• A design-oriented project which covers the conceptual design and the implementation of a novel interaction concept. Your concepts, e.g. scenarios, personas, sketches, story boards and their implementation, are documented in the written project report.
  • An evaluation-oriented project for which you will conduct a comprehensive evaluation study. The subject matter of the evaluation, the chosen evaluation setting, and the implementation (including a pilot study) are documented in the written project report.

Previous project topics include:

  • "Integrative Workplace - Sense-making on Digital Tabletops employing Reality-based Interaction"
  • "Supporting methodic design practices with interactive organization and visualization of design artifacts" 

Master's thesis

  • If you opt for a design-oriented master's thesis, you will conduct a usabililty test (with approx. 6-8 users) or a case study (with approx. 2-4 users) in which the implemented design concept is evaluated. The insights you gain and their implications form the second major focus of the thesis. What sets the master's thesis apart from your bachelor's thesis is that you will derive a redesign proposal and partially realise it.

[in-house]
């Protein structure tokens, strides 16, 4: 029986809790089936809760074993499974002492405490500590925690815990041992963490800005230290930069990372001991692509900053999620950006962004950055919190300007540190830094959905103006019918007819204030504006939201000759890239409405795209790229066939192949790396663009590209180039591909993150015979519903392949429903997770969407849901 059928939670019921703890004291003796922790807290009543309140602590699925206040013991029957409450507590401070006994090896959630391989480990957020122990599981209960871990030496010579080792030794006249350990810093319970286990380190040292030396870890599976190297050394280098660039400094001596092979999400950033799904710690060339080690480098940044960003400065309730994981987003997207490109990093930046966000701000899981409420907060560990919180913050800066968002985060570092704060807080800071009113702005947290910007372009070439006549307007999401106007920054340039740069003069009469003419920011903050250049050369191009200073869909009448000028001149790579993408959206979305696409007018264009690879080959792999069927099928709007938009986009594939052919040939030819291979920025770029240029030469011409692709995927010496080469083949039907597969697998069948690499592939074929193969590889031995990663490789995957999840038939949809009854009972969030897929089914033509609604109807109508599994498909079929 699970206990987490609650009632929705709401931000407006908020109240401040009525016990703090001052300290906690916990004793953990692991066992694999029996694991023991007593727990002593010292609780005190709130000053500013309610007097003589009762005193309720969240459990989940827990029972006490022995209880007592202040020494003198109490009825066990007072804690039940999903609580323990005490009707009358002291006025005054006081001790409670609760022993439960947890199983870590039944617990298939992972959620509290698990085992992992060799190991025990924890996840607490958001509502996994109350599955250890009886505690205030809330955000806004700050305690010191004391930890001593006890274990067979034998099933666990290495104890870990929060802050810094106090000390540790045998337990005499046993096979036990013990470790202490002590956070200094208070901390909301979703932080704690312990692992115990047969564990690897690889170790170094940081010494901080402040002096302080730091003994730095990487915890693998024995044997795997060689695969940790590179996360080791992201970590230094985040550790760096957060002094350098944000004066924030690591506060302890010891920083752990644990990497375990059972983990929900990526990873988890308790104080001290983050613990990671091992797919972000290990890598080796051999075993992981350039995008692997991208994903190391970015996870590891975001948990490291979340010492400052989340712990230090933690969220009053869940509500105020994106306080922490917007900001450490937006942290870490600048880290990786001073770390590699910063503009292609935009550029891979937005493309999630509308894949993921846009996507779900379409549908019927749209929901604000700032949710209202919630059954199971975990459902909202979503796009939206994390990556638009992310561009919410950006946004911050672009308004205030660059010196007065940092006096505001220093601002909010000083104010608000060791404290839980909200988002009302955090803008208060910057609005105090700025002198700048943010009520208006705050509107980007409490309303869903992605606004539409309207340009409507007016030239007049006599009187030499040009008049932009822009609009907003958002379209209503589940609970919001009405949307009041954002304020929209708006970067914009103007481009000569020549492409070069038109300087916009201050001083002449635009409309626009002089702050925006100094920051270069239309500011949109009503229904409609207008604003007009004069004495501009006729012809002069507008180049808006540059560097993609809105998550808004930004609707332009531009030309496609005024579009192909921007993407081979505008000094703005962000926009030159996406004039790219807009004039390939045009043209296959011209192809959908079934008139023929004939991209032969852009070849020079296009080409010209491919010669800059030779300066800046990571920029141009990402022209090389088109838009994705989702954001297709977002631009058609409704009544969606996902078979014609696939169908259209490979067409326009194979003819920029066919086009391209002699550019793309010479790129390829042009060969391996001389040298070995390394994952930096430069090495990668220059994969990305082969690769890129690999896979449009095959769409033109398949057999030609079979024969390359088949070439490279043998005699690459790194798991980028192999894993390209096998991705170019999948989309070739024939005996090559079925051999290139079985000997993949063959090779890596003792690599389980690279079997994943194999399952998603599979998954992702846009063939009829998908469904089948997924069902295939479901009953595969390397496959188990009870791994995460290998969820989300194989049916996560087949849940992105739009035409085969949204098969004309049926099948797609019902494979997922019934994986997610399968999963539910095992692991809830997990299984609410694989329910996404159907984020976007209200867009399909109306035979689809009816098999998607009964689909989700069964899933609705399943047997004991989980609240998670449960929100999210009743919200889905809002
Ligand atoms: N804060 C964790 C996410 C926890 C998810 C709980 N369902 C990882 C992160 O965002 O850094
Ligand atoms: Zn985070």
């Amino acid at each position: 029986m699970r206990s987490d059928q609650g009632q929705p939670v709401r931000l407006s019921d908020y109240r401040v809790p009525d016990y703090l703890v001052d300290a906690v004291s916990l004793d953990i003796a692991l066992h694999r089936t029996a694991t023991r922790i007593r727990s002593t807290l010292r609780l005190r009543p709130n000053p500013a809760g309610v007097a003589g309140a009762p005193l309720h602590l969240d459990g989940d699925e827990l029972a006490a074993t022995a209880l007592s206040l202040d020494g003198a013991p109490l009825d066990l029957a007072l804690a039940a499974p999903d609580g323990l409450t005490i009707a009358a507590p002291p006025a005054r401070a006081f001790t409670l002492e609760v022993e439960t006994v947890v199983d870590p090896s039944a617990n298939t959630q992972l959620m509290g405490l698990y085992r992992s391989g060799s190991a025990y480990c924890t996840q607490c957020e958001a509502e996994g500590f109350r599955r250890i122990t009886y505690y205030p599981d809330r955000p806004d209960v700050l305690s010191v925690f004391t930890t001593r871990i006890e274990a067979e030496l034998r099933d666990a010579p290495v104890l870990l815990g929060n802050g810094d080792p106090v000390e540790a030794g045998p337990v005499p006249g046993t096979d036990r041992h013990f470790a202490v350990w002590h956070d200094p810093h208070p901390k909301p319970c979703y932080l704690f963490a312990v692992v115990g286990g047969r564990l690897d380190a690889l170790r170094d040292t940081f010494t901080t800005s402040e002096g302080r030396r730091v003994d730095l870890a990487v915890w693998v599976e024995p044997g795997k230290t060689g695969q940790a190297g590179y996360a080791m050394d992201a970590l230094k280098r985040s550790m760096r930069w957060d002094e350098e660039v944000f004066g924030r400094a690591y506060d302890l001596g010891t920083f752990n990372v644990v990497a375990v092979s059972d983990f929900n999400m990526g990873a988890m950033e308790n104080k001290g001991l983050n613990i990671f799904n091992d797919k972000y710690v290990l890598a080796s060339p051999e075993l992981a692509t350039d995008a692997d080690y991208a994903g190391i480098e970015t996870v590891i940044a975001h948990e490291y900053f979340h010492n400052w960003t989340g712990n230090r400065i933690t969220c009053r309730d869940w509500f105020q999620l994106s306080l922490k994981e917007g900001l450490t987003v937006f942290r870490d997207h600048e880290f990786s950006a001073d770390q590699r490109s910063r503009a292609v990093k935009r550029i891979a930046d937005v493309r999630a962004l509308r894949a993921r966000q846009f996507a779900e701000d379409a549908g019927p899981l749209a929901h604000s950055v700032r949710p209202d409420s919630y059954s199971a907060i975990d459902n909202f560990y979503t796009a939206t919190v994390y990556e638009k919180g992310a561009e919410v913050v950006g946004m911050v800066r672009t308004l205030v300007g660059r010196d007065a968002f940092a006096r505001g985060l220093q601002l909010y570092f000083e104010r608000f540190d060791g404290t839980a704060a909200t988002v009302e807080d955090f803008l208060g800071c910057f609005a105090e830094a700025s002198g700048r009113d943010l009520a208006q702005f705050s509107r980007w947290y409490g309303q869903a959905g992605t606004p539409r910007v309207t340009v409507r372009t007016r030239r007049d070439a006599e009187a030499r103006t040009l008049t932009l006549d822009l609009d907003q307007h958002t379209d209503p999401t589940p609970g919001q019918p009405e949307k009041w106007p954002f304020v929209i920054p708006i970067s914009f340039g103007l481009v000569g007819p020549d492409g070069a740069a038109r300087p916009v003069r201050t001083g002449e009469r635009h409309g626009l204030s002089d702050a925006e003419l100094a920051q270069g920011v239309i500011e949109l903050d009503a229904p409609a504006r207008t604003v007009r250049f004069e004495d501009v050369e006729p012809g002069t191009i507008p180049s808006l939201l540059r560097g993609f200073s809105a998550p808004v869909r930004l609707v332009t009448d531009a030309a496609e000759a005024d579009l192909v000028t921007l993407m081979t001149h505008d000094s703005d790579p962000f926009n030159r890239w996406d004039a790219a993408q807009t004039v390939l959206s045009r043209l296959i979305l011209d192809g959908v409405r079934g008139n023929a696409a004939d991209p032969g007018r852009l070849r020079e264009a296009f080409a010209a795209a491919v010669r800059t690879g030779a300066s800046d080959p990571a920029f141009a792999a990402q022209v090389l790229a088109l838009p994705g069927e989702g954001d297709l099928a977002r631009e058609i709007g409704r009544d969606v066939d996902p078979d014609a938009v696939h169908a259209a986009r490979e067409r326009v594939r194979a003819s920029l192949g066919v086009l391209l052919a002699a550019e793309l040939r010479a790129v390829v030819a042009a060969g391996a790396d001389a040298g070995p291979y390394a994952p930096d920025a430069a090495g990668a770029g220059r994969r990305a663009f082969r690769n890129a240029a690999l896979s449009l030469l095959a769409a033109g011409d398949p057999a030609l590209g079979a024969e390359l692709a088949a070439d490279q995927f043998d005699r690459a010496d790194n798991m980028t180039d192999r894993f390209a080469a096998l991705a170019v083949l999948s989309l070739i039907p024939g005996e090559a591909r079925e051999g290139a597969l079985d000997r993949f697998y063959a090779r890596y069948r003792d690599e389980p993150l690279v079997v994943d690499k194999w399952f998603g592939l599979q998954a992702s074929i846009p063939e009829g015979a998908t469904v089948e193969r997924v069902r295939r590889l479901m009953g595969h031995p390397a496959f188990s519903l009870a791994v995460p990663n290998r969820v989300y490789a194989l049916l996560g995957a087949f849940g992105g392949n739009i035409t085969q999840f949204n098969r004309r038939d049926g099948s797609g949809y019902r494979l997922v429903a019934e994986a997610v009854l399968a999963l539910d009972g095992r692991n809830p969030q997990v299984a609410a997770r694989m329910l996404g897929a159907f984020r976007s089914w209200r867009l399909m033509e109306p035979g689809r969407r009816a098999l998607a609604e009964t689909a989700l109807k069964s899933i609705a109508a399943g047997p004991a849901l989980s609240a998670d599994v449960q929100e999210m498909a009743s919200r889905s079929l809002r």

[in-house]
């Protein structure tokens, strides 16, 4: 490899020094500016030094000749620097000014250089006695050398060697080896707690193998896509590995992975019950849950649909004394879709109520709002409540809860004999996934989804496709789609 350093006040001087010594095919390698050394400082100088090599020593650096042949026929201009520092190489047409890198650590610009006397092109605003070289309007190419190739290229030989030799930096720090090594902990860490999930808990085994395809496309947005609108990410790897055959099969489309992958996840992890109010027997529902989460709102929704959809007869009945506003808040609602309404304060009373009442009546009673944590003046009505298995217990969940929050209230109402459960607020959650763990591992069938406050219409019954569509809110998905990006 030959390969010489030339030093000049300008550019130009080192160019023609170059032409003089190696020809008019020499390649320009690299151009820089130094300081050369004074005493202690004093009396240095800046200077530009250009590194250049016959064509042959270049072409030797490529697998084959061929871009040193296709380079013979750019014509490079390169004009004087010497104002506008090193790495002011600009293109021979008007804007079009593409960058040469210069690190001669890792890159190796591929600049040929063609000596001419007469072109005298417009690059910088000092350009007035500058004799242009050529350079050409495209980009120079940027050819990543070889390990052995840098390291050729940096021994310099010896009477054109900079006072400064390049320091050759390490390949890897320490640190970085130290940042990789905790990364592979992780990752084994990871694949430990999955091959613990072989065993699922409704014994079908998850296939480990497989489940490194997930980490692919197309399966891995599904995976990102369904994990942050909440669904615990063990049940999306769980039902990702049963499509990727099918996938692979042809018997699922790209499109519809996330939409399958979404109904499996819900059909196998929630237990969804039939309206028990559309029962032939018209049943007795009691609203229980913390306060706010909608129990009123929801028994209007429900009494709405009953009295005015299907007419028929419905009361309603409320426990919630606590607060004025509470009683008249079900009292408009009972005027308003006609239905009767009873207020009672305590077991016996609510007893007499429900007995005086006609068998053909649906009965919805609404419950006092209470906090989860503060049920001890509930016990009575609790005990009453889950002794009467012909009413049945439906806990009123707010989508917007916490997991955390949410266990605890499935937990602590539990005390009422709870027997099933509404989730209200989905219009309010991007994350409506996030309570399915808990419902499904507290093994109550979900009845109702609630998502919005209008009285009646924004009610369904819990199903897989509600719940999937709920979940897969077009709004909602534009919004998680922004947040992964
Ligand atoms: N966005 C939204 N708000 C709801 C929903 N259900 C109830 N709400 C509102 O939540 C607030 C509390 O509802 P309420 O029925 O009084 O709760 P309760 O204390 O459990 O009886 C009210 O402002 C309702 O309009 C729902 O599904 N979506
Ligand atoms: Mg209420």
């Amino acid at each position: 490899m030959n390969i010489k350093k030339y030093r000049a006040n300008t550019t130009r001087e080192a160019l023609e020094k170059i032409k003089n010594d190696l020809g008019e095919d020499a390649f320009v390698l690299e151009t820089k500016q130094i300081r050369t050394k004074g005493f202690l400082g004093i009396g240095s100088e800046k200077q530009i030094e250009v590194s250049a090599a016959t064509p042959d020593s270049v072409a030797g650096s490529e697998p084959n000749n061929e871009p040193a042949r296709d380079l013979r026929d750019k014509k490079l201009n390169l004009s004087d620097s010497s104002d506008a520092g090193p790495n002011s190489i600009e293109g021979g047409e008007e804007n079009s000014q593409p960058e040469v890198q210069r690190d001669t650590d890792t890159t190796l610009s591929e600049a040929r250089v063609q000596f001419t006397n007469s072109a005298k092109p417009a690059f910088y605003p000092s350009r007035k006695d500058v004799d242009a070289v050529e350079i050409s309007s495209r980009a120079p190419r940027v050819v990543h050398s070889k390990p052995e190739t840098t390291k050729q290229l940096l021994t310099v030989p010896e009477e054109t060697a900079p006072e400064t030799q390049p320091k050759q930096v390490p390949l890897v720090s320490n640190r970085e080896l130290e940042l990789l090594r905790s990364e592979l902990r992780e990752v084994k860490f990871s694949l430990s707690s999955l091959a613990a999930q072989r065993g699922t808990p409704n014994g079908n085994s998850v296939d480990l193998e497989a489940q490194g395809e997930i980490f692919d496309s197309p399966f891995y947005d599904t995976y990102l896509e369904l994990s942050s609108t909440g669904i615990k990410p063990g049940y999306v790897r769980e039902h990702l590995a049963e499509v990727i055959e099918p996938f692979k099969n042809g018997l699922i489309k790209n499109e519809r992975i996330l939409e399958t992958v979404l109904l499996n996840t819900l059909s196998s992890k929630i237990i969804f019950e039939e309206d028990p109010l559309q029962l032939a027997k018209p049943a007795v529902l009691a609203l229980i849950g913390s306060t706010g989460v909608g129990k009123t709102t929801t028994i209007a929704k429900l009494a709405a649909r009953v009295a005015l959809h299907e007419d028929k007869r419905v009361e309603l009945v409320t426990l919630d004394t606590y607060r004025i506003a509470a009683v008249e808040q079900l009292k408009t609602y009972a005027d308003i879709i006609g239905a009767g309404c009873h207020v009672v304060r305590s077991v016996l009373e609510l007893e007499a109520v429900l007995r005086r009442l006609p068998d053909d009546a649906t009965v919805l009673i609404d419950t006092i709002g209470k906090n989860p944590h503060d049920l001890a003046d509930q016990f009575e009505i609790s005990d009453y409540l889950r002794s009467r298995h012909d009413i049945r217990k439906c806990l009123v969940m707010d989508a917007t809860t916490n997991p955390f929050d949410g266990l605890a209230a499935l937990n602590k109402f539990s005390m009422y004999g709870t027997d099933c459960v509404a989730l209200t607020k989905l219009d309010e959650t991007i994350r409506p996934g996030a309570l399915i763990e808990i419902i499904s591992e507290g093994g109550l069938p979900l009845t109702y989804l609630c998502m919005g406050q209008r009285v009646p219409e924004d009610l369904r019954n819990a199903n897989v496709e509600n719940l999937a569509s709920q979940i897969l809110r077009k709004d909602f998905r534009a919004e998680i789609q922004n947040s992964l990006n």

• An evaluation-oriented master's thesis focuses on the presentation and interpretation of the evaluation results. The implications of your evaluation have to be presented in detail (e.g. redesign proposals, new evaluation setting, new research question). The conclusions you draw may thus lead to further evlaluations using a different methodological approach and/or further research questions.

Detailed information about the structure of this specialisation is available here.

Research groups involved

Professor Harald Reiterer, AG Human-Computer Interaction

Professor Oliver Deussen, AG Computer Graphics and Media Design

Junior Professor Bela Gipp, AG Information Science

Area of application

Today, software is developed for many interactive devices ranging from smartphones, tablet-PCs, tabletops, ticket machines, navigation systems, driver information systems to the classic computer workstation (PC). Along with the continually shrinking size of displays, large, high-resolution displays play an increasingly important role in the automotive industry, the world of finance and the entertainment industry. For both types of interfaces, efficient graphics programming and usability are becoming significant factors of success.

HCI@Konstanz Youtube Channel

HCI projects

Click here to get detailed information about past and present research projects carried out by the human-computer interaction group of the University of Konstanz.

Student projects

Click here to learn about past student projects of the University of Konstanz's human-computer interaction group.

Contact persons and mentor recommendations:

Professor Harald Reiterer, AG Human-Computer Interaction

Professor Oliver Deussen, AG Computer Graphics and Media Design

pending, AG Information Science